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A woman carries shopping bags in New York, on Dec. 21, 2022.EDUARDO MUNOZ/Reuters

Roxanne Ross of Florida is one of a growing number of Americans dodging higher interest rates on credit cards by instead turning to “buy now, pay later” services as they shop for holiday merchandise.

Ross has her eyes on the latest Apple AirPods for $249. As of Monday, she was considering using Klarna, a buy now, pay later service, to spread the cost across four installments that stretch into next year.

With U.S. credit card balances at record levels and defaults rising, more shoppers than ever are tapping buy now, pay later services on key shopping days to stretch their budgets.

While they can be a tool for shoppers like Ross, who plans to continue taking out weeks-long, interest-free loans she has used for everything from plane tickets to hair extensions – consumer advocates are raising red flags about cash-strapped shoppers who are adding months-long loans with rates that can top out at 36 per cent – the maximum lenders can charge in many states.

Demand for debt counselling services is up significantly from last year, defying the seasonal slowdown experienced during the holidays, said Bruce McClary, spokesman for the National Foundation for Credit counselling.

The increased use of buy now, pay later loans from providers like Klarna, Affirm, PayPal and Afterpay “signal an increase of short-term debt on top of the more than $1-trillion in outstanding credit card balances,” McClary said.

Shoppers can purchase anything from a $3,253 Jil Sander leather tote bag marked 30 per cent off from luxury retailer Farfetch, to groceries from Walmart and Burger King gift cards valued at up to $500 – getting the merchandise before it’s fully paid for.

Walmart in 2021 scrapped its layaway program, which allowed people to take home merchandise after completing a series of financed payments. The world’s biggest retailer, Walmart replaced that with buy now, pay later options through Affirm, setting the stage for the industry’s capture of 5 per cent of total e-commerce worldwide.

Retailers pay fees of anywhere from 2 per cent to 8 per cent of the purchase price to buy now, pay later firms. In comparison, credit card processing “swipe” fees run 2 per cent to 4 per cent.

Klarna’s holiday “hot deals” include 51 per cent off the last generation iPhone 14 Pro through Walmart, with a price tag of $699.

Consumer advocates warn that the loans could nudge some shoppers to splurge on jewellery, trendy clothing, video game consoles or appliances they otherwise could not afford. Providers told Reuters they are giving shoppers alternatives to the average credit card now charging over 20 per cent interest, and are only extending loans to people they believe are willing and able to repay.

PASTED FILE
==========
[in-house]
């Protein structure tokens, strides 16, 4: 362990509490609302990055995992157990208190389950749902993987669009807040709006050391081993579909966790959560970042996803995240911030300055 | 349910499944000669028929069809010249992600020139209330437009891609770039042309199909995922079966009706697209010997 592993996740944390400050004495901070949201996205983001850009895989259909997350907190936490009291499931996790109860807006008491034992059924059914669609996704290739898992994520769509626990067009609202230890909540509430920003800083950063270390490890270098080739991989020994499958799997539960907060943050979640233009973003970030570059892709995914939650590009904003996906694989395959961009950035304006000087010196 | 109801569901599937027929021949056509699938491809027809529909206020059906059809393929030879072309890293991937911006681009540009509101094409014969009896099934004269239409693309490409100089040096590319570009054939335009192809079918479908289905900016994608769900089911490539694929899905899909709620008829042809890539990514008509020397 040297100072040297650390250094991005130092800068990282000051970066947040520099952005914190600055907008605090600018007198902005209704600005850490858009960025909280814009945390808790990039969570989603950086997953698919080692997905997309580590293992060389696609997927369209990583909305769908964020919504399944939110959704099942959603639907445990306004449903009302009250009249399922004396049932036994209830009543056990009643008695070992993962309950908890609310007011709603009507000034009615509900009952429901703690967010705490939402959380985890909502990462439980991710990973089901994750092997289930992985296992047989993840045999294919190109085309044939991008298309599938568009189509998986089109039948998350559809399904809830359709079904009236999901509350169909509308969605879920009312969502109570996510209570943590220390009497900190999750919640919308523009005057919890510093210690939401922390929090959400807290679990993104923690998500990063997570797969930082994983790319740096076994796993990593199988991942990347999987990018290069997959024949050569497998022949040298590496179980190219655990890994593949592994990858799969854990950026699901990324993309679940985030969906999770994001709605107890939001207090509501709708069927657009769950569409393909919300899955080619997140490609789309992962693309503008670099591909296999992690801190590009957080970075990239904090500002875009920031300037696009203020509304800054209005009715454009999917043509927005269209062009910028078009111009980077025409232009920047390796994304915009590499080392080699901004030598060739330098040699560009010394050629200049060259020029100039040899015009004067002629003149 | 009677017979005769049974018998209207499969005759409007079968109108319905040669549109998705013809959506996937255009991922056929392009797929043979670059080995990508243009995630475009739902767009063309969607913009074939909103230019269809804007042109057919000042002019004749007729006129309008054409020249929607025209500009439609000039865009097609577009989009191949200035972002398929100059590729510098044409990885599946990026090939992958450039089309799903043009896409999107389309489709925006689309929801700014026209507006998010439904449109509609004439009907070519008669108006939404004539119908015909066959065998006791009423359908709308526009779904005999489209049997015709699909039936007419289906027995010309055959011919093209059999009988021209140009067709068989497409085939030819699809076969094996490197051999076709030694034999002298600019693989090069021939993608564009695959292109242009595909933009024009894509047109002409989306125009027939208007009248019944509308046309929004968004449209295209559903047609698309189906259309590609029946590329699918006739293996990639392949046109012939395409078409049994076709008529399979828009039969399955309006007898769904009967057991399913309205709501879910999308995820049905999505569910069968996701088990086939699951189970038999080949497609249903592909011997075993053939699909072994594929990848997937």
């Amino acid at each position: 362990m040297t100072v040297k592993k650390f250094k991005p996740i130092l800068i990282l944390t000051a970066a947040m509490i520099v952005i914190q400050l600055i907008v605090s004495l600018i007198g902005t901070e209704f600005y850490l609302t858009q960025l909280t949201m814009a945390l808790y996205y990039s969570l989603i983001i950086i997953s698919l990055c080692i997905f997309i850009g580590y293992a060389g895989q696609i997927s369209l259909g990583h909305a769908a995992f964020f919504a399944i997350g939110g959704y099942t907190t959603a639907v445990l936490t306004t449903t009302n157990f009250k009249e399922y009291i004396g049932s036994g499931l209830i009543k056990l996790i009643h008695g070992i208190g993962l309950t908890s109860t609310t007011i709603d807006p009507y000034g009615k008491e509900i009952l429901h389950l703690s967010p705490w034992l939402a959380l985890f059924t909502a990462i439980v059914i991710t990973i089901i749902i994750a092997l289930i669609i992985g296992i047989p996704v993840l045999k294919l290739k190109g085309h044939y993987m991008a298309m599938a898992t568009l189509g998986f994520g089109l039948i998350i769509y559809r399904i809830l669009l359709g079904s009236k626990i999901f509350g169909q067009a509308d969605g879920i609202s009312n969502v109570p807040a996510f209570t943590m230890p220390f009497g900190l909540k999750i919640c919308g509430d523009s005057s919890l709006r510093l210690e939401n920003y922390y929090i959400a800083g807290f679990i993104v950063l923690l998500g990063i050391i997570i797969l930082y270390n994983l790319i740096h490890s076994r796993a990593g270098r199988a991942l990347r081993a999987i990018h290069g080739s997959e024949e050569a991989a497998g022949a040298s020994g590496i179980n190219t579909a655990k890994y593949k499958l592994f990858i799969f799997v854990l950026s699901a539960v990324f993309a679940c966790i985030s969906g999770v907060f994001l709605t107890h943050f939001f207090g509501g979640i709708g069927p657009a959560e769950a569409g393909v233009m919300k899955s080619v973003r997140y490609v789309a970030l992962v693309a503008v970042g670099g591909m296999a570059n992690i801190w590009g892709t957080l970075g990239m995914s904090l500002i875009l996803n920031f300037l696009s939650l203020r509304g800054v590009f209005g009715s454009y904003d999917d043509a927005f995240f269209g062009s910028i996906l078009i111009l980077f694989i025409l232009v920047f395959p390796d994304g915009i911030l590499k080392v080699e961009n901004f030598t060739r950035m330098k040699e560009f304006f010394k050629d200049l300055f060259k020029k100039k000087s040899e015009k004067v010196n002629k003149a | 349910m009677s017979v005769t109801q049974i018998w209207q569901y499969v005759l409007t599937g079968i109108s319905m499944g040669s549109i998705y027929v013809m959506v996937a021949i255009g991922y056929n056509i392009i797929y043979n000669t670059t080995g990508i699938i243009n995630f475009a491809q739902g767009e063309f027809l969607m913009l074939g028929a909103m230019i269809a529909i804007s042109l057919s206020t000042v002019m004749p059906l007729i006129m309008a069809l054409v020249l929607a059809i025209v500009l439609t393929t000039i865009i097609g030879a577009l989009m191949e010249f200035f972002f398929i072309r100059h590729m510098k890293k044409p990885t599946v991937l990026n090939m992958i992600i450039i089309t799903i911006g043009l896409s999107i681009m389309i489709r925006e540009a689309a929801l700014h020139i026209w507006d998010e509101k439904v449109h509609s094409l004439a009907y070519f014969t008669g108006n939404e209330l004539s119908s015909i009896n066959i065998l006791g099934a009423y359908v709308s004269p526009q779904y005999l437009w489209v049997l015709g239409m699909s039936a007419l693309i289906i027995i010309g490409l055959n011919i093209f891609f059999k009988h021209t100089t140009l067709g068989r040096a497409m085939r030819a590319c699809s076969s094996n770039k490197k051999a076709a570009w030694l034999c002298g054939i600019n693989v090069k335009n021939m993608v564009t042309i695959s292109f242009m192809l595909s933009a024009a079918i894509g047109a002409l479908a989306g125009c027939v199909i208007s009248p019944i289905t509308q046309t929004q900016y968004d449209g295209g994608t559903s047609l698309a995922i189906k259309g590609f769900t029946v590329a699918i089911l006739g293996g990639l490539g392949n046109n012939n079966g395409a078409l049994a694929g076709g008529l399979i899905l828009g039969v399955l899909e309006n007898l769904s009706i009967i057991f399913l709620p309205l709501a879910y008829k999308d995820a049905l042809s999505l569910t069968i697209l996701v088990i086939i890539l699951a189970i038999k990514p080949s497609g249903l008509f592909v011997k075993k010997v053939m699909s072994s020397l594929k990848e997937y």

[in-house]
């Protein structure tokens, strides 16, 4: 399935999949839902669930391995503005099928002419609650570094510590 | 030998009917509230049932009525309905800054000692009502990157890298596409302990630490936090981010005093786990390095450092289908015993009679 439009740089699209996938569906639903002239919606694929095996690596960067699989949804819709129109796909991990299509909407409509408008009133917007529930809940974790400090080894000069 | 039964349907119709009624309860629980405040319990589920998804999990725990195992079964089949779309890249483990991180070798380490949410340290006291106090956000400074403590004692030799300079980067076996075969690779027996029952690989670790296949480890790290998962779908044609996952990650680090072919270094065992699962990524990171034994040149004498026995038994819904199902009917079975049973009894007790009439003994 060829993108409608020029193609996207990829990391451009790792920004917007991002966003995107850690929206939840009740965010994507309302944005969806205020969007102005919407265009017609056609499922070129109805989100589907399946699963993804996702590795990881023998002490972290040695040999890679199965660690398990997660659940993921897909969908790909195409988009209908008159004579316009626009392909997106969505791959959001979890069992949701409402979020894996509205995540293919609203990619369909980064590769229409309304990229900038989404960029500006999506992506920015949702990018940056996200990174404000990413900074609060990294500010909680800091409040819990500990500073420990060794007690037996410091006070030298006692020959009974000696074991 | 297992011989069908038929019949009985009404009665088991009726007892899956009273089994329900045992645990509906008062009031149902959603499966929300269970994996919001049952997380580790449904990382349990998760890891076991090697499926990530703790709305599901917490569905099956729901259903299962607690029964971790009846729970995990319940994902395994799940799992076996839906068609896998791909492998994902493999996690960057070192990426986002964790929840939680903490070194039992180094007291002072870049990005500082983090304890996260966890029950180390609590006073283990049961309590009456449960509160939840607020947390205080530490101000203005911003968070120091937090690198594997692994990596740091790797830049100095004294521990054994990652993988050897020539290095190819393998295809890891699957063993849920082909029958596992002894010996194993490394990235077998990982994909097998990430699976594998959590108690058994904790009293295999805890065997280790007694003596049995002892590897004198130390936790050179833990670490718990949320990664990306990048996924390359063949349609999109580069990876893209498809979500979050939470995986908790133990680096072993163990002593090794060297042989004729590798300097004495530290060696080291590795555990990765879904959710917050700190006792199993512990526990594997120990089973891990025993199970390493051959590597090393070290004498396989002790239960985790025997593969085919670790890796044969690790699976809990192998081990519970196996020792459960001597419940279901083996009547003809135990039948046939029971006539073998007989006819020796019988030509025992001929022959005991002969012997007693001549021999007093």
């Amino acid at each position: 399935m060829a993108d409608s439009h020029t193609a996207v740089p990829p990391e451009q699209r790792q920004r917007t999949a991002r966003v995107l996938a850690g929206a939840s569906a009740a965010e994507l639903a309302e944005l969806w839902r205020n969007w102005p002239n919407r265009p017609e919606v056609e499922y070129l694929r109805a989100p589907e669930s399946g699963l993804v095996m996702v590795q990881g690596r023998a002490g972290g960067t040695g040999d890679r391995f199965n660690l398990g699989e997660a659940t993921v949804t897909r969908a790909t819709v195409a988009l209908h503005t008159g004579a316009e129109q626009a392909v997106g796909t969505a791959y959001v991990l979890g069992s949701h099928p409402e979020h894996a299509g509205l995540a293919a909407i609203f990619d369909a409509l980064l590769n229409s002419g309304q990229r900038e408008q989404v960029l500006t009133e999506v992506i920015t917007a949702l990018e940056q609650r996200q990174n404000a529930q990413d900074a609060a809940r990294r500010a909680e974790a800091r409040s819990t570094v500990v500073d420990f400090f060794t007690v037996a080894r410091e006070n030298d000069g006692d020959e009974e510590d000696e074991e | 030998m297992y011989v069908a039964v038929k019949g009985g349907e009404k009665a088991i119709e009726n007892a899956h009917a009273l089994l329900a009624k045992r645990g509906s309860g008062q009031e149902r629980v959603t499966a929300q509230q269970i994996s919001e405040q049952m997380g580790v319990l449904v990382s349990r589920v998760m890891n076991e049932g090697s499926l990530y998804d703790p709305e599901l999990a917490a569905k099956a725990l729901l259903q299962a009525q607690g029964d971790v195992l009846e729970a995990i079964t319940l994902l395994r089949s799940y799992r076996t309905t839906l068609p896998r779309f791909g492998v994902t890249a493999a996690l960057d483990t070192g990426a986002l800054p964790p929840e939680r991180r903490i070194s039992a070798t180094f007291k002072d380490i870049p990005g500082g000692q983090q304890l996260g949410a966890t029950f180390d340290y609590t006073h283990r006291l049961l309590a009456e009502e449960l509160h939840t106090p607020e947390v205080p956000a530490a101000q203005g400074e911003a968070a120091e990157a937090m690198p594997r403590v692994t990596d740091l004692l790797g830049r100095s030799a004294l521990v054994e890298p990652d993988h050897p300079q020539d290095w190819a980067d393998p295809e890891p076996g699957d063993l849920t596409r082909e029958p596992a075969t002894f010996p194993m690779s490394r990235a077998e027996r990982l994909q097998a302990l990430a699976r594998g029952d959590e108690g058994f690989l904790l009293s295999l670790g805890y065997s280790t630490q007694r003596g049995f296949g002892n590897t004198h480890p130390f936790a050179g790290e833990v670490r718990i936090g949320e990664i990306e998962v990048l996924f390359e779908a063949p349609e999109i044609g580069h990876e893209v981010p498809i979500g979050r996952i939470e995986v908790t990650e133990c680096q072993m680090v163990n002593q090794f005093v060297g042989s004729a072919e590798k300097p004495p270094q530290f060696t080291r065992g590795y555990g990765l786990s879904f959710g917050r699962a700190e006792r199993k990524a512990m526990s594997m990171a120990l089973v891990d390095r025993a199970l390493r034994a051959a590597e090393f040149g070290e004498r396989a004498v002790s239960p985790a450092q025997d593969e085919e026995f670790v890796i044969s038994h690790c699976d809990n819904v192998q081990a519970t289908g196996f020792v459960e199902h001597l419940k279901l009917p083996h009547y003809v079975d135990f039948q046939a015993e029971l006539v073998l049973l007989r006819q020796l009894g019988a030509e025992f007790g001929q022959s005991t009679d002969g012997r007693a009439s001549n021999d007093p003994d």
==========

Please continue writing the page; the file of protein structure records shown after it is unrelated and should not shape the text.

Credit analysts are also registering concern about the spike in shoppers turning to Affirm, Klarna and other ubiquitous payment schemes for gifts this Christmas, when higher costs for housing and food as well as borrowing on everything from credit cards to car loans squeeze budgets.

“It feels like the holiday debt hangover could be particularly nasty this year,” Bankrate analyst Ted Rossman said.

The services do check shoppers’ credit ratings to determine whether and what rate of interest to charge. Most heavily advertise 0 per cent interest, “pay in four” biweekly instalment loans. But at Affirm, for example, interest-free loans accounted for 26 per cent of its products in its latest quarter, while interest-bearing loans stretching as long as five years accounted for 74 per cent, according to a company presentation.

Affirm said consumers see the total cost of the loan, including interest, up front. Unlike some other providers, it said it has no hidden interest charges.

While cash-flush consumers are users, data shows that the typical BNPL borrower “already has more debt, is already more financially vulnerable and under stress,” said Jennifer Chien, senior policy counsel for Financial Fairness at Consumer Reports.

Financially vulnerable households that use the loans to buy food and other essentials can see their debt snowball, which puts them in an even deeper hole. And for those shoppers, the loans may not offer a lower interest alternative to the 30 per cent interest rates on the most expensive store credit cards.

But even users who aren’t delinquent in their payments can quickly become overextended, raising the risk of spiralling costs, credit analysts warned.

Seattle-area construction foreman Robert Boyer learned the hard way. He has a balance of more than $4,000 from 18 different Affirm buy now, pay later loans on merchandise, including a $700 drone, a hard hat, work boots and tools.

Boyer, 51, has a previous bankruptcy years ago, and is careful not to run up credit card debt. A recovering addict, he says he got hooked on the instant gratification of buying with small monthly payments of $18 to $40.

“I just wanted the stuff,” said Boyer, who admits he didn’t read the fine print. In a recent review of the debt, he found that the interest rates on his loans range from about 30 per cent to 36 per cent.

“It’s a trap. I was absolutely caught in it,” said Boyer, who shared a screenshot showing that one $572 loan at the highest interest rate will ultimately cost him $747.

He intends to repay everything in full, and doesn’t plan on taking on any more debt – even though the Affirm app shows he still has $1,630 of purchasing power at Walmart and the same amount at jeweller Zales.

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